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Runners on the storm
Every time Matt Simms and Curt Gordon run a marathon, they try to tell anybody who asks about their latest races that they just had "OK" runs.
During the past four months, Simms and Gordon, who train together on South Whidbey, have added to their cult of modesty. So when they and a third training partner, Charley LeWarne of Clinton, got back from Sunday's Las Vegas Marathon this week, it was no surprise that he, too, downplayed the finish times and places.
The only problem was that they were trying to do the impossible.
In one of the most difficult runnings of the 26.2-mile desert race in its 37-year history, the three guys from Whidbey Island were the best of the Northwest. After finding each other in a blinding sand and wind storm late in the race, LeWarne and Simms outran more than 2,500 other marathoners to take ninth and tenth place in the event.
Gordon, racing for the first time since finishing Ironman Hawaii in October, was 32nd overall and first in the 45-and-over men's division.
Going in, said LeWarne, they were just three no-name runners from a place no on had heard of.
"We were just a couple guys from an island in Washington somewhere," he said.
It was an underestimation few elite runners in future marathons will make around these guys again.
Billed as one of the fastest marathons in the United States, the Las Vegas Marathon is run on a course that, on the whole, loses elevation from start to finish. LeWarne, Simms and Gordon were there to set personal record times for themselves: Going for top placings was not on their minds.
It should have been. Simms placed seventh in the Seattle Marathon in 2001 and all three men run at similar paces while training.
And when a 30 mph wind kicked up on the desert highway that is the race course, these three island guys were ready for the pain.
"It felt like running hill repeats the whole way," Gordon said. "It was like an adventure race."
For LeWarne and Simms, it seemed worse. Running without eye protection, they found themselves closing their eyes as much as they could once turning into the wind at 9.5 miles into the race. One of the few things they did see through the dirty wind was another runner tumbling to the ground after being hit by a big piece of wind-blown paper.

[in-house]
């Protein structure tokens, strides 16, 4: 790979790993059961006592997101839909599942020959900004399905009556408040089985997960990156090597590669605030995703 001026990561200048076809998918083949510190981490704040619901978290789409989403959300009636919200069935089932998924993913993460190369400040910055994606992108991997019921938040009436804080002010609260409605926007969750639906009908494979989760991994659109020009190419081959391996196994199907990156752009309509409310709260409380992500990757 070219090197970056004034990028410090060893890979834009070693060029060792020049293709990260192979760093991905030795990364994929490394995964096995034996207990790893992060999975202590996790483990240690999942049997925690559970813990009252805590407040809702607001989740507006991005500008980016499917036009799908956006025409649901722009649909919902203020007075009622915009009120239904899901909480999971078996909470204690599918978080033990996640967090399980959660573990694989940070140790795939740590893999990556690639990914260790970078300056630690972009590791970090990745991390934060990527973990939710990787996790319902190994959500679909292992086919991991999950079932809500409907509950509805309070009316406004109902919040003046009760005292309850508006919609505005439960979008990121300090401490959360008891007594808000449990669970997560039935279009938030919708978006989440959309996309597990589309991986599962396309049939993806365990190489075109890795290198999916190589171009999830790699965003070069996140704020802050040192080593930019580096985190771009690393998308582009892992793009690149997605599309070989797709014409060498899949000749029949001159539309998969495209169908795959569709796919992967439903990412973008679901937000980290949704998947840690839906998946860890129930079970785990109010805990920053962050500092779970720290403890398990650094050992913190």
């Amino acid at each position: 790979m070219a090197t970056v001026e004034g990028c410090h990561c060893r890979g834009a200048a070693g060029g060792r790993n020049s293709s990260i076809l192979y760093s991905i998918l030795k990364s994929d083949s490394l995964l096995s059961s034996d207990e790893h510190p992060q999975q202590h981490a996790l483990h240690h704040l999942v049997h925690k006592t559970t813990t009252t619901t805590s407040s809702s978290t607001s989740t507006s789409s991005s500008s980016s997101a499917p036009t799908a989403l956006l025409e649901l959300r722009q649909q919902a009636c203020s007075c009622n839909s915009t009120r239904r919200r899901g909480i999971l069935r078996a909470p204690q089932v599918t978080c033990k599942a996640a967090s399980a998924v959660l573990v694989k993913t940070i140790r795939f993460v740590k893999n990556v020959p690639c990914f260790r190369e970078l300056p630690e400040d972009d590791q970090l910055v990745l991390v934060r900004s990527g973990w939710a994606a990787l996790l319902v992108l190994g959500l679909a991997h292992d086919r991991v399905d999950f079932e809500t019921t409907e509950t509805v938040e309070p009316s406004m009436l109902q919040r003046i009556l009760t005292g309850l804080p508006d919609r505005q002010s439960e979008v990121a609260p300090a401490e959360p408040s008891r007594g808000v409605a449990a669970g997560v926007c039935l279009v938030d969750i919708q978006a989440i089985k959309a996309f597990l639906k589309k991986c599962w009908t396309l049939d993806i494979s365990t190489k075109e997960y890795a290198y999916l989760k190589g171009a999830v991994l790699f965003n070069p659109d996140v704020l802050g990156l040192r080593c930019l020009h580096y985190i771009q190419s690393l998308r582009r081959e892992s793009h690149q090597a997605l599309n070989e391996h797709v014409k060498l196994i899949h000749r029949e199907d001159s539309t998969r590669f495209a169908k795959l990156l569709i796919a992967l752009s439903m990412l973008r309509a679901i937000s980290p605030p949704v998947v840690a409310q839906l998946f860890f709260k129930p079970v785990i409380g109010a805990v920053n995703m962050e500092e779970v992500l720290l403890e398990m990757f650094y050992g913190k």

In a larger group of runners at the time, the rest of the race wasn't looking so good. All three island runners raced for survival, joining packs of runners to draft off one another and hide from the wind as much as possible.
"It was a war of attrition at that point," Simms said.
Though 20-some places and 10 minutes ahead of Gordon, LeWarne and Simms knew they were way off the pace they'd wanted to set coming into the race. So both were shocked to find out with four miles to go they were in ninth and 10th place.
"We had absolutely no idea," Simms said.
After pushing each other through slumps over the past 22 miles, it was Simms' turn to pull the pair to the finish line. With the wind finally at his back after turning for the final stretch, Simms, the younger of the two at 34, set the pace for the last miles.
At the line, the the two crossed at exactly the same moment, clocking times of 2 hours, 49 minutes and 56 seconds. Race judges gave the higher placing to LeWarne, who turned 37 the day before. It was a fitting gift for turning a year older.
Gordon, who at 46 is the senior athlete of the trio, was not far behind. Hoping to break the three-hour barrier going into the race, he just missed it at 3:01.23.
It was a slow race for everyone. Though the course record is 2 hours, 12 minutes and last year's winner clocked a 2:18 this year, race winner David Bronfenbrenner of Pennsylvania could do no better than 2:33. In all, 2,535 people finished the race.